http://localhost:8080/axis2/services/StockQuoteConsumer
</wsa:Address>
</wse:NotifyTo>
</wse:Delivery>
</wse:Subscribe>
</soapenv:Body>
</soapenv:Envelope>
Once you look at the SOAP message and the extract from the axis2.xml which displays the set of available handlers for dispatching, you will not find a matching handler.

In this case, dispatching has to happen through WS-Addressing information.

So, once we engaged the 'addressing' module to the service, AddressingBasedDispatcher will be available for it during the "Addressing" phase.

With this, Axis2 will get to know, the message is destined to http://localhost:8080/axis2/services/StockQuoteService.

As I mentioned previously in this post, engaging savan module it self with the StockQuoteService has added three more operations to the service. Those three operations are defined in the savan module.xml - shown above.

You'll see that http://schemas.xmlsoap.org/ws/2004/08/eventing/Subscribe is mapped to the operation "SavanInOutOperation" [in module.xml] - in that case org.apache.savan.messagereceiver.SavanInOutMessageReceiver will be invoked.

By going through the above, you will figure out that all Subscribe/Renew/GetStatus and Unsubscribe operations are handled by the org.apache.savan.messagereceiver.SavanInOutMessageReceiver. In other words, that is exactly what savan module does.

Once a request to Subscribe being received at the 'savan' module, it will create a SubscriberStore for the 'publishing' [event source] service and will add the required information regarding the 'receving'[event sink] service to it.

If you look at the following code from [axis2-savan-event-source]\org.apache.ws.axis2\StockQuoteService, you will notice that Line:1 will get the SubcriberStore for the corresponding service, in this case, for the StockQuoteService, and if it's not null, then will publish events.
store = CommonUtil.getSubscriberStore(serviceContext.getAxisService());

if (store != null)  {
data = getNextPublicationData();
publicationClient = new PublicationClient(serviceContext.getConfigurationContext());
publicationClient.sendPublication(data, serviceContext.getAxisService(),null);
}

The man who went beyond UNICODE - no more

The nation in tears.

Music all around.

The most animated musician I have ever seen, dead and silent.

This is my humble tribute to the greatest musician, Sri Lanka ever produced, Dr.Premasiri Khemadasa - may you attain Nibbana.

WS-Eventing with SAVAN

WS-Eventing defines a protocol for one Web service (called a "subscriber") to register interest (called a "subscription") with another Web service (called an "event source") in receiving messages about events (called "notifications" or "event messages").

The subscriber may manage the subscription by interacting with a Web service (called the "subscription manager") designated by the event source.

Savan is the WS-Eventing implementation for Apache Axis2.

This post guides you through WS-Eventing with an example in Savan/Axis2.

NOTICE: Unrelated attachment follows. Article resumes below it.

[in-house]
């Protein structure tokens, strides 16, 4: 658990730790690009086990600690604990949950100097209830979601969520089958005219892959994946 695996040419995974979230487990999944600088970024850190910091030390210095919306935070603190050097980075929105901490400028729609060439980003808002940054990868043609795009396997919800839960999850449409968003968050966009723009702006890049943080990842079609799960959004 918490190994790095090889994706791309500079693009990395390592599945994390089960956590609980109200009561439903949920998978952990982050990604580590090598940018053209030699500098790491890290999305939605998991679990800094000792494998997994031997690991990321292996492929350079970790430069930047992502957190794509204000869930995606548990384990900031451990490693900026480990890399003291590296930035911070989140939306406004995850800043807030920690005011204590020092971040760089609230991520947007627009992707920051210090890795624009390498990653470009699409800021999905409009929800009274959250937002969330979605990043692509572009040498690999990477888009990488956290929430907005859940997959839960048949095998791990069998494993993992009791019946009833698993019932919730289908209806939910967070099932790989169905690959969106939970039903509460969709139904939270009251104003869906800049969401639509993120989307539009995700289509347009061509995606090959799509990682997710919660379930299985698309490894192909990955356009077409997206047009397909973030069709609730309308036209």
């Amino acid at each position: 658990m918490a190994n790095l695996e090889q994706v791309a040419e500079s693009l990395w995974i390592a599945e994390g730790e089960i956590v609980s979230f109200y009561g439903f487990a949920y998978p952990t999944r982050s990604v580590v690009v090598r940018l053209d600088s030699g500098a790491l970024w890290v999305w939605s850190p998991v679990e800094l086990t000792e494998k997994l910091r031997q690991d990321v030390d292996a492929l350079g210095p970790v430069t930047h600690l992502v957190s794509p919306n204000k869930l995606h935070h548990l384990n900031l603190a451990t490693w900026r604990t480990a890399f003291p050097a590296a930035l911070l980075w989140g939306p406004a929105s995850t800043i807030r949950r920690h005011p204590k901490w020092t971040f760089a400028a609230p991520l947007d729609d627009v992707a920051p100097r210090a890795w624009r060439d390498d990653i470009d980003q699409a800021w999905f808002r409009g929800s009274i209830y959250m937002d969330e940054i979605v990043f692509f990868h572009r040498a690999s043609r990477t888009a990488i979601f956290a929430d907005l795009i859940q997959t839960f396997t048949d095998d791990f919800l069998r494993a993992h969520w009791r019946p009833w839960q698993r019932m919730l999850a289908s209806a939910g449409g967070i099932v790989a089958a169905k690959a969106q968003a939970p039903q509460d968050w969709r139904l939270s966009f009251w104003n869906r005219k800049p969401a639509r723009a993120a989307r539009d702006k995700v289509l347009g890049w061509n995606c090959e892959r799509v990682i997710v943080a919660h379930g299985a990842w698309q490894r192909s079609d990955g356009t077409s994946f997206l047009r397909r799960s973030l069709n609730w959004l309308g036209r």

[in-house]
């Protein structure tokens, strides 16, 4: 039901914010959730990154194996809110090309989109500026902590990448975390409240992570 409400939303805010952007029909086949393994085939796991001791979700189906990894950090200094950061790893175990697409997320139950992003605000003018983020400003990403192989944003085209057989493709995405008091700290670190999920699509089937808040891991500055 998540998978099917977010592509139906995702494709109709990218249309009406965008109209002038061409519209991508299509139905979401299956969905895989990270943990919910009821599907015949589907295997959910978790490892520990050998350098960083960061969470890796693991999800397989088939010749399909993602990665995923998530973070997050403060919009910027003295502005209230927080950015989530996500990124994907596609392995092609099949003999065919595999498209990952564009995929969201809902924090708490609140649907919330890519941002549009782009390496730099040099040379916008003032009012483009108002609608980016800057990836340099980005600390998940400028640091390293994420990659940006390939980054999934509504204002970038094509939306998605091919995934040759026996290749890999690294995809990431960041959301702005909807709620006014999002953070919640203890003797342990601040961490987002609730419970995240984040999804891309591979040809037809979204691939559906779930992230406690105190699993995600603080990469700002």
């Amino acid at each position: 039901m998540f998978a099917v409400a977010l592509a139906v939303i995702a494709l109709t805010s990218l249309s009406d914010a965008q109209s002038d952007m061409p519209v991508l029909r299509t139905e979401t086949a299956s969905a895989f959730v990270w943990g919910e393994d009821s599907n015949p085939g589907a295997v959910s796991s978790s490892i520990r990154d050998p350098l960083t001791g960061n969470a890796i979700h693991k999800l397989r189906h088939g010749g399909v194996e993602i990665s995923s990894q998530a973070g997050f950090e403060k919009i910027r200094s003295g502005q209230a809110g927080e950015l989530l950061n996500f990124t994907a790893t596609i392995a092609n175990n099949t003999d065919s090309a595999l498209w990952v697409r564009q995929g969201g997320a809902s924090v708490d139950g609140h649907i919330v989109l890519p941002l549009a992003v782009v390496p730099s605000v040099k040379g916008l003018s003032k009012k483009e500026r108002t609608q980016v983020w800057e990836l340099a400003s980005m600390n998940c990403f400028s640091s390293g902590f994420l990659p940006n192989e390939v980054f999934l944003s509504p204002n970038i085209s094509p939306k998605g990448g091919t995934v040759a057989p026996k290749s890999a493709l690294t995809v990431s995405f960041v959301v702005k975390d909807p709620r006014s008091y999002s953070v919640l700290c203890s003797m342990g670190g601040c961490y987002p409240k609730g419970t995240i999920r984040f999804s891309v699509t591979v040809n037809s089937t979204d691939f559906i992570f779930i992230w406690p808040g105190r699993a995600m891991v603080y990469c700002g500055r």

-First download Axis2 1.4.1 and extract it to a local folder [AXIS2_HOME].

-Start Axis2 simple server with [AXIS2_HOME]\bin\axis2server.bat and make sure http://localhost:8080/axis2/services/ lists all avaialble services.

The sample application includes three components.

1. Event source[axis2-savan-event-source] - a stock quote service publishes stock prices iteratively

2. Event sink[axis2-savan-event-sink] - a stock quote consumer subsribes to the stock quote service to receive events

3. [axis2-savan-client] - initiates subscription for the stock quote consumer

You can download Eclipse projects for above three components from here and import those into your Eclipse workspace, say [SAVAN].

Copy all the jar files from [AXIS2_HOME]\lib to [SAVAN]\lib.

Copy [SAVAN]\lib\savan-SNAPSHOT.mar to [AXIS2_HOME]\repository\modules.

Copy [SAVAN]\lib\savan-core-SNAPSHOT.jar to [AXIS2_HOME]\lib.

Share the folder [SAVAN]\lib and map it to the network drive "W".

All set now, refresh your workspace and it should build with no compile errors.

Lets start with, Event source[axis2-savan-event-source].
// org.apache.ws.axis2/StockQuoteService
public OMElement getNextPublicationData() {

OMFactory factory = null;
OMNamespace namespace = null;
OMElement stockElement = null;
OMElement data = null;

// <ns1:publish xmlns:ns1="http://stocktrader.consumer">
//       <ns1:Stock xmlns:ns1="http://stocktrader.consumer">12345
// </ns1:publish>

factory = OMAbstractFactory.getOMFactory();
namespace = factory.createOMNamespace(NAMESPACE, "ns1");
stockElement = factory.createOMElement(STOCK, namespace);

int value = r.nextInt();
stockElement.setText(Integer.toString(value));

data = factory.createOMElement("publish", namespace);
data.addChild(stockElement);

return data;
}

The above code will generate the data to publish - where the subscribers can recieve. At the same time pay your attention to line:20.

Here the subscribed services should have a method called 'publish' [that is, they should match the name used here].
store = CommonUtil.getSubscriberStore(serviceContext.getAxisService());

if (store != null)  {
data = getNextPublicationData();
publicationClient = new PublicationClient(serviceContext.getConfigurationContext());
publicationClient.sendPublication(data, serviceContext.getAxisService(),null);
}
Line:1 will get the SubcriberStore for the corresponding service, in this case, for the StockQuoteService. Savan, module will create the SubcriberStore for the given service upon the first subscription request.

Following, shows the services.xml for StockQuoteService, where you need to engage "addressing" and "savan" modules.
<!-- src/META-INF/services.xml -->
<service name="StockQuoteService" scope="application">

<module ref="savan" />
<module ref="addressing" />

<parameter name="ServiceClass" locked="false">
org.apache.ws.axis2.StockQuoteService
</parameter>

</service>
Now lets deploy the StockQuoteService.

Right click the project axis2-savan-event-source, select 'Export' --> Select 'General/Archive File'. --> Select settings as in the image below.